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Arm pain or Tennis elbow (epicondilitis)

tennis elbow support
Stretching for tennis elbow

Arm pain can be the result of a cervical disc herniation, or referred pain from cervical facet syndrome or from the shoulder. In many cases arm pain can be due to specific pain from structures in the arm itself as in the case of tennis elbow.

Tennis elbow or lateral epicondilitis is an inflammatory process localised around a few tendons near the outside of the elbow. This condition usually occurs due to neuro-biomechanical stress, or overuse of muscles because of repetitive movements usually involving wrist turning such as in tennis, but by no means restricted to this activity. Our patients have suffered from this condition after pruning olive trees, carrying heavy trays, opening bottles and we ourselves have had to treat each other after a phase of do-it-yourself! Once the micro trauma has been initiated the problem is aggravated by any repetitive movements of the forearm.

Treatment involves rest from the offending activity whether this is work or sport. Luckily a specially made arm band can help rest the insertion of the muscles while they recover from the repetitive micro trauma. Severe cases will however have to rest completely. Chiropractic treatment helps to restore contracted muscles and release blocked joints. The cervical spine is treated to ensure correct nerve supply to the elbow and forearm.

Advice for a timely recovery

  • Specific chiropractic adjustments.
  • Arm band for epicondilitis to be worn over the forearm muscles about 10 cm below the elbow during sporting activity and work, to be removed when at rest.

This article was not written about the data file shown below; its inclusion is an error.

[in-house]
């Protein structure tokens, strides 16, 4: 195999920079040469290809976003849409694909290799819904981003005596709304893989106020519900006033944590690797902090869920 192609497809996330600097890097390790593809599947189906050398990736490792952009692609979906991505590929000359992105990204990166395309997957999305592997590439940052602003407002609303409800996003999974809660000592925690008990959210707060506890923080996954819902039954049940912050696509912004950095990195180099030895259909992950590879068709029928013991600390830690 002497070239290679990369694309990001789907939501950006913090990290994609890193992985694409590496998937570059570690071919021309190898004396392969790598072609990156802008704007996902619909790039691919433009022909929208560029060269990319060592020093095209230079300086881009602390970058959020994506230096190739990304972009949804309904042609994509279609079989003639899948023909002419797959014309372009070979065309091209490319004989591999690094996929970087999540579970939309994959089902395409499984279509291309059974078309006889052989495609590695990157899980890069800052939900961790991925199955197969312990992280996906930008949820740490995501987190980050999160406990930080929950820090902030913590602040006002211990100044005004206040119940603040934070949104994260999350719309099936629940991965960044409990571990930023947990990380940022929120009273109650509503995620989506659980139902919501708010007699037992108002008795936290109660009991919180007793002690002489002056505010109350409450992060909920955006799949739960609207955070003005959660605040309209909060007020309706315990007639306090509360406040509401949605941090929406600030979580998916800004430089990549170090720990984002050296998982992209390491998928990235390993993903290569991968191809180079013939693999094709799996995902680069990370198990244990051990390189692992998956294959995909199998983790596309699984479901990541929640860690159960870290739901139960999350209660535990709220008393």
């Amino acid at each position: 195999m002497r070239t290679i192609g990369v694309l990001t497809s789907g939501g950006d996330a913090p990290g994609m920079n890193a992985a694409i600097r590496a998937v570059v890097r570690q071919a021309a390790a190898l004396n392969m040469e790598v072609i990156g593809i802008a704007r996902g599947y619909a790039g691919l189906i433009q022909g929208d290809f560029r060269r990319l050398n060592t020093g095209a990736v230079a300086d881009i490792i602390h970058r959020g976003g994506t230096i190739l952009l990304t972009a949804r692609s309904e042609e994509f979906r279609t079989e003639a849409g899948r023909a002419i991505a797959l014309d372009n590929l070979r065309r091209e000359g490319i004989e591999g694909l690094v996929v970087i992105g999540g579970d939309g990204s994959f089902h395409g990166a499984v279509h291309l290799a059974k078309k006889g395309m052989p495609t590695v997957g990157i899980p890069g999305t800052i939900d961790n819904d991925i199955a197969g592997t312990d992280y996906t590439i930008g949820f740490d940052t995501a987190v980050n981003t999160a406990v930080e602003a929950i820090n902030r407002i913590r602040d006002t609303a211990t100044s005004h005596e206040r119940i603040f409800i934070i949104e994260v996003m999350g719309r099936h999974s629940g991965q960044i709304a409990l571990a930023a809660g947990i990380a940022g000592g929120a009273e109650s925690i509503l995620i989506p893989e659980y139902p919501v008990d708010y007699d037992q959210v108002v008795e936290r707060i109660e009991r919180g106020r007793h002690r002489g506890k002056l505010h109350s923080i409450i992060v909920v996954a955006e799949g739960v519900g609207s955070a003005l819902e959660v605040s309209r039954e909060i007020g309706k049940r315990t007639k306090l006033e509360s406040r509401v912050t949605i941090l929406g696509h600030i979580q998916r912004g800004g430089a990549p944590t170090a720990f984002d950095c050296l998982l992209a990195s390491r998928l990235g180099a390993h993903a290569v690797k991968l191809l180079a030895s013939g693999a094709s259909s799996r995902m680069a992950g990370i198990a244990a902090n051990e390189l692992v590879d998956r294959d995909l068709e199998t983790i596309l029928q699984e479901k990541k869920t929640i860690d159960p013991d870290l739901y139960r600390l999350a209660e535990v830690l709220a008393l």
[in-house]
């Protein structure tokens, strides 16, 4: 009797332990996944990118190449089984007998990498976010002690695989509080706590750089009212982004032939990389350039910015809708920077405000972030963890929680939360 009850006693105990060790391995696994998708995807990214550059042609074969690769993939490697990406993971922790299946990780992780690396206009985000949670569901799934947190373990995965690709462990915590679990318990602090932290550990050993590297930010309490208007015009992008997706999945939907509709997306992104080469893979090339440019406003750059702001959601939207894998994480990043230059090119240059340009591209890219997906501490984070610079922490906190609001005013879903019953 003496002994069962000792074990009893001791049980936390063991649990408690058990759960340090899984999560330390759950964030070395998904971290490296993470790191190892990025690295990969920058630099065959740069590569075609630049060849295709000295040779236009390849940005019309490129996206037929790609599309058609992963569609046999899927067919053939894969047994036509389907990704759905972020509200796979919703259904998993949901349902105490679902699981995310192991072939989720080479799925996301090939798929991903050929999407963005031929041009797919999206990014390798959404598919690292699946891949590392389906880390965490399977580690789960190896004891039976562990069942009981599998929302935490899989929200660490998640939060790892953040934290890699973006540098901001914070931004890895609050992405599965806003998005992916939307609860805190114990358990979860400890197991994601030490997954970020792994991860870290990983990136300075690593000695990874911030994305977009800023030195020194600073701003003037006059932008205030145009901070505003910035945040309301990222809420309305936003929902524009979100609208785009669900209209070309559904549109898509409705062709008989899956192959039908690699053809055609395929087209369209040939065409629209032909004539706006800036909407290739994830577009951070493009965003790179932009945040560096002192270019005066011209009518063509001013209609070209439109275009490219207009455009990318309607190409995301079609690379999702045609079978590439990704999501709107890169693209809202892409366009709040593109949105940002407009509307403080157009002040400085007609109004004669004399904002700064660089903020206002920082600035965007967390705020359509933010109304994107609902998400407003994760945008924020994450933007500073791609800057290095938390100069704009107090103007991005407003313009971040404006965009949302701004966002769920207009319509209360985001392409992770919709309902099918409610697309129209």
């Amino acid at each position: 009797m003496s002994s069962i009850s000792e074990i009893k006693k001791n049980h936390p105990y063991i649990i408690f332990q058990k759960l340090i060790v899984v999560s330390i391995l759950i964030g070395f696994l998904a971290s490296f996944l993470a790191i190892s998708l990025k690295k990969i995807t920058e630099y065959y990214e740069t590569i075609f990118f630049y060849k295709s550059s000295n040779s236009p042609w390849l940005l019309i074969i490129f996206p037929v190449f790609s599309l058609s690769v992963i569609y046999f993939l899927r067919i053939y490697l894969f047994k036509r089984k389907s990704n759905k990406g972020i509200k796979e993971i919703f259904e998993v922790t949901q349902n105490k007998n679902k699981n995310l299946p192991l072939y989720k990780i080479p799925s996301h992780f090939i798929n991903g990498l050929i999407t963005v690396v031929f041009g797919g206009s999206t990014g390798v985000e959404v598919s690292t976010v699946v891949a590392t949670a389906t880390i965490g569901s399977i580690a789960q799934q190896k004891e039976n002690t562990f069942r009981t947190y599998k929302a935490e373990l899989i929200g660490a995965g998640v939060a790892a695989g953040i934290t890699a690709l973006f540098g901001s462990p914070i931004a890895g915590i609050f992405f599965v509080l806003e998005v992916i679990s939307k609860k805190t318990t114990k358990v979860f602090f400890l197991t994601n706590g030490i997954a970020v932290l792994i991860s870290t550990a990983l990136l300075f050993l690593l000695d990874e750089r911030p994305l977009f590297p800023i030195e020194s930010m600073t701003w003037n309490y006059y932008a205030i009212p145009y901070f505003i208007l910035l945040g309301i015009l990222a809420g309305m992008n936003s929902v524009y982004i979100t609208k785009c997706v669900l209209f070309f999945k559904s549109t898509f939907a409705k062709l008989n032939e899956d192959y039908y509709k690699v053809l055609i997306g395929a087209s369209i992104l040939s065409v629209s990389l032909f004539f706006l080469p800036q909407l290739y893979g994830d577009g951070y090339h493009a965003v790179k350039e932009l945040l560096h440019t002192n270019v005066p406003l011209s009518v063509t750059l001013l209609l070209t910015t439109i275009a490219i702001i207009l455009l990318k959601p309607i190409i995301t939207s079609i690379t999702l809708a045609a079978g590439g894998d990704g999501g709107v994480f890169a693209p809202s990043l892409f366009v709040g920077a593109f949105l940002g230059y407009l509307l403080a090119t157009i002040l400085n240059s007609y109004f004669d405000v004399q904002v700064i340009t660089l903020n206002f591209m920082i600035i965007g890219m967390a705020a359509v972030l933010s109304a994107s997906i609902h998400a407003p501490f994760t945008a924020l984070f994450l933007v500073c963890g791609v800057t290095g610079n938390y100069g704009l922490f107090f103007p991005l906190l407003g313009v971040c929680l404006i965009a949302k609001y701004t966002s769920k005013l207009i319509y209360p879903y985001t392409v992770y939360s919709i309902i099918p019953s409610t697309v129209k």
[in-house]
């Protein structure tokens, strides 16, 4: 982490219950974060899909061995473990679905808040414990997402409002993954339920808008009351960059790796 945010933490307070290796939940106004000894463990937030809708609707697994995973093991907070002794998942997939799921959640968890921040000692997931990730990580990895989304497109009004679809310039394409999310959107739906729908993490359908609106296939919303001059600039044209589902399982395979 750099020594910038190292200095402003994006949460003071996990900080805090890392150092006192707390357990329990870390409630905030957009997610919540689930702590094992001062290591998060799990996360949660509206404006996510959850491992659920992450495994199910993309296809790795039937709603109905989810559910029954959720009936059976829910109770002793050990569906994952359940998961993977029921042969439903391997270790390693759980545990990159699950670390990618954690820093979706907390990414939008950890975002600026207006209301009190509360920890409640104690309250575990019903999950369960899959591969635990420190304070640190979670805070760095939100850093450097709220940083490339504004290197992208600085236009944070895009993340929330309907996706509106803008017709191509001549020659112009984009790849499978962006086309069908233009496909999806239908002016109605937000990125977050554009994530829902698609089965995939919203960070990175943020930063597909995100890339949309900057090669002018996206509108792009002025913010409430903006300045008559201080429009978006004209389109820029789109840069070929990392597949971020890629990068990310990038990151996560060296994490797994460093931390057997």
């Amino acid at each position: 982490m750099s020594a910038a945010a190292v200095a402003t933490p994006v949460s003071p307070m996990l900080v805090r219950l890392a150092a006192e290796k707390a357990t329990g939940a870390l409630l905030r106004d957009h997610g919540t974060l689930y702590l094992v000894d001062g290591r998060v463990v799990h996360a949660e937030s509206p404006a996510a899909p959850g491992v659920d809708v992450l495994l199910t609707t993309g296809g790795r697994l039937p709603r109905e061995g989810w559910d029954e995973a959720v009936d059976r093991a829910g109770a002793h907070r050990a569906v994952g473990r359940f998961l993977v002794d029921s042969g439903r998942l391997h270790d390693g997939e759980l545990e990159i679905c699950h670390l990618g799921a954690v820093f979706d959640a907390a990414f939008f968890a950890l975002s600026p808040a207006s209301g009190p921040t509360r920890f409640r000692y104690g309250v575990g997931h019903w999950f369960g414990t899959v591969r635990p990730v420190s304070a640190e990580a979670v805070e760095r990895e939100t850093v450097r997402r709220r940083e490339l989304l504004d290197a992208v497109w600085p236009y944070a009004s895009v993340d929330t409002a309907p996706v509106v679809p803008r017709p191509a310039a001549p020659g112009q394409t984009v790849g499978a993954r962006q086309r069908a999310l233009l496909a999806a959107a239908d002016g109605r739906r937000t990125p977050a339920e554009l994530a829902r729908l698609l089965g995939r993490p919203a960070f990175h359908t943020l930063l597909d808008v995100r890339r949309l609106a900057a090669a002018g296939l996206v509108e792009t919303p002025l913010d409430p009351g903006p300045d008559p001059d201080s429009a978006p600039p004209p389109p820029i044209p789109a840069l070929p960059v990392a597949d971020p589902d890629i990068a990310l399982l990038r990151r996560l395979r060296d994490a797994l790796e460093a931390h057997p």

• Cryotherapy, 10 minutes massage to a specific area indicated by your chiropractor.
  • If available ultrasound on the cold setting.

Exercises for tennis elbow

Exercise 1

Stretching the forearm extensors is very important.

A) With the arms stretched out in front of you, hold the wrist of the painful arm with the other hand.
B) In the standing position with your painful arm stretched out press the back of the hand on the table, using a cushion to avoid hurting yourself.

Exercise 2

Seated or standing and using a long stick with a cord of about a meter in length and a weight of about a kilo tied to the end. Holding the end of the stick twist it until all the cord is wound around the stick. Next, the exercise is repeated but the cord is allowed to gently unroll.

Repeat this procedure two or three times a day.

Exercise 3

Lean your hand of the painful arm on the table on top of a cushion with the palm side up. Holding the elbow of the same painful arm, pull it toward you stretching the muscles of the forearm.

Hold for 10 seconds while you feel the stretch.

Relax and repeat 5 times twice a day.